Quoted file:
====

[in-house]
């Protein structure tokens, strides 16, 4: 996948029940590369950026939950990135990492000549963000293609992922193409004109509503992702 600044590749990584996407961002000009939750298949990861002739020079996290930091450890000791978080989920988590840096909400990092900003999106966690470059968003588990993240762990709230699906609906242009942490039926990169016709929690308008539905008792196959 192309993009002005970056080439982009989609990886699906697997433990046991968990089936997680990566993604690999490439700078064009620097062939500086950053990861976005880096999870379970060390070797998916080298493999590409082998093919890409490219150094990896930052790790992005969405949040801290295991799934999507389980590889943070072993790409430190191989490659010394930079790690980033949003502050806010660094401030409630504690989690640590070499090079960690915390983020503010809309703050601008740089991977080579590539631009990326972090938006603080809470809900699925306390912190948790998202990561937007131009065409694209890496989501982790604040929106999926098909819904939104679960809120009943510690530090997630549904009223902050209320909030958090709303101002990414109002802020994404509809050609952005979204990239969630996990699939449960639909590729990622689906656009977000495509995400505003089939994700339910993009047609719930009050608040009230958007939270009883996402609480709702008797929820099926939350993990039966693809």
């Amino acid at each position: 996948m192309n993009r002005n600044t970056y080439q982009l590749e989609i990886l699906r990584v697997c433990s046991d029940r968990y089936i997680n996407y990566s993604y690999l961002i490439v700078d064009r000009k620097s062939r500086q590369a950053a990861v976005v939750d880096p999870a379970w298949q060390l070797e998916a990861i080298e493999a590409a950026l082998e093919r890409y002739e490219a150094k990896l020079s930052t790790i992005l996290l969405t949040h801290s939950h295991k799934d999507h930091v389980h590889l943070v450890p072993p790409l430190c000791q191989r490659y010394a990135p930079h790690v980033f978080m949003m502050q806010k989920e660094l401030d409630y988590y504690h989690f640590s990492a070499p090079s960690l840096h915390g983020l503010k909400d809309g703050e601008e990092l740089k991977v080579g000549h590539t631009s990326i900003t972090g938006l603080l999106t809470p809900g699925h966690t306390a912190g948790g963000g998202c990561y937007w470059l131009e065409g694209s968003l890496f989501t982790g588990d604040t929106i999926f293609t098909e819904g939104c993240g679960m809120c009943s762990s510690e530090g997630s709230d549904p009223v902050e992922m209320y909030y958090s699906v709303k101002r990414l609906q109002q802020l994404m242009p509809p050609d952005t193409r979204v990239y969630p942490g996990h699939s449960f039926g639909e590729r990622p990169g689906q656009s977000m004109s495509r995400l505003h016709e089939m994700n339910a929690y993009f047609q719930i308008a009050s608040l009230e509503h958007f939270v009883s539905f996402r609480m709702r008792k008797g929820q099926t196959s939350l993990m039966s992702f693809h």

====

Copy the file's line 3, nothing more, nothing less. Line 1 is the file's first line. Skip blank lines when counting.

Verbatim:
């Amino acid at each position: 996948m192309n993009r002005n600044t970056y080439q982009l590749e989609i990886l699906r990584v697997c433990s046991d029940r968990y089936i997680n996407y990566s993604y690999l961002i490439v700078d064009r000009k620097s062939r500086q590369a950053a990861v976005v939750d880096p999870a379970w298949q060390l070797e998916a990861i080298e493999a590409a950026l082998e093919r890409y002739e490219a150094k990896l020079s930052t790790i992005l996290l969405t949040h801290s939950h295991k799934d999507h930091v389980h590889l943070v450890p072993p790409l430190c000791q191989r490659y010394a990135p930079h790690v980033f978080m949003m502050q806010k989920e660094l401030d409630y988590y504690h989690f640590s990492a070499p090079s960690l840096h915390g983020l503010k909400d809309g703050e601008e990092l740089k991977v080579g000549h590539t631009s990326i900003t972090g938006l603080l999106t809470p809900g699925h966690t306390a912190g948790g963000g998202c990561y937007w470059l131009e065409g694209s968003l890496f989501t982790g588990d604040t929106i999926f293609t098909e819904g939104c993240g679960m809120c009943s762990s510690e530090g997630s709230d549904p009223v902050e992922m209320y909030y958090s699906v709303k101002r990414l609906q109002q802020l994404m242009p509809p050609d952005t193409r979204v990239y969630p942490g996990h699939s449960f039926g639909e590729r990622p990169g689906q656009s977000m004109s495509r995400l505003h016709e089939m994700n339910a929690y993009f047609q719930i308008a009050s608040l009230e509503h958007f939270v009883s539905f996402r609480m709702r008792k008797g929820q099926t196959s939350l993990m039966s992702f693809h």